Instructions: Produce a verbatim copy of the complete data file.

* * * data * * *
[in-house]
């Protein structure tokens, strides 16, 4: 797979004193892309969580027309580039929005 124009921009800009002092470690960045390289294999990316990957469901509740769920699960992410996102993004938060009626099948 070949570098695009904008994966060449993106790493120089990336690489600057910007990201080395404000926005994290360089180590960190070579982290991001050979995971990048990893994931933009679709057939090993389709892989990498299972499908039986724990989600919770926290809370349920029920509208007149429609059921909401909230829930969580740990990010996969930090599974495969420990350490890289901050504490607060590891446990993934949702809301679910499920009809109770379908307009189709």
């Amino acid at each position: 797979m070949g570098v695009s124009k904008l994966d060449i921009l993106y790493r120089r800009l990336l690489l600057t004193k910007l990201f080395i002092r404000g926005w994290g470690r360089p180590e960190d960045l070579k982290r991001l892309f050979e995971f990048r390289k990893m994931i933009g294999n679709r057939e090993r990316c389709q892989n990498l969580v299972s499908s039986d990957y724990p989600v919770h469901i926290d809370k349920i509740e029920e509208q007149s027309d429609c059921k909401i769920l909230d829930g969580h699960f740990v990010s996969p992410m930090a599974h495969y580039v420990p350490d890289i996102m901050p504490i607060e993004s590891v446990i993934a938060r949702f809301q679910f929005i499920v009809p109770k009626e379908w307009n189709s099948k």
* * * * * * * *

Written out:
[in-house]
């Protein structure tokens, strides 16, 4: 797979004193892309969580027309580039929005 124009921009800009002092470690960045390289294999990316990957469901509740769920699960992410996102993004938060009626099948 070949570098695009904008994966060449993106790493120089990336690489600057910007990201080395404000926005994290360089180590960190070579982290991001050979995971990048990893994931933009679709057939090993389709892989990498299972499908039986724990989600919770926290809370349920029920509208007149429609059921909401909230829930969580740990990010996969930090599974495969420990350490890289901050504490607060590891446990993934949702809301679910499920009809109770379908307009189709």
């Amino acid at each position: 797979m070949g570098v695009s124009k904008l994966d060449i921009l993106y790493r120089r800009l990336l690489l600057t004193k910007l990201f080395i002092r404000g926005w994290g470690r360089p180590e960190d960045l070579k982290r991001l892309f050979e995971f990048r390289k990893m994931i933009g294999n679709r057939e090993r990316c389709q892989n990498l969580v299972s499908s039986d990957y724990p989600v919770h469901i926290d809370k349920i509740e029920e509208q007149s027309d429609c059921k909401i769920l909230d829930g969580h699960f740990v990010s996969p992410m930090a599974h495969y580039v420990p350490d890289i996102m901050p504490i607060e993004s590891v446990i993934a938060r949702f809301q679910f929005i499920v009809p109770k009626e379908w307009n189709s099948k």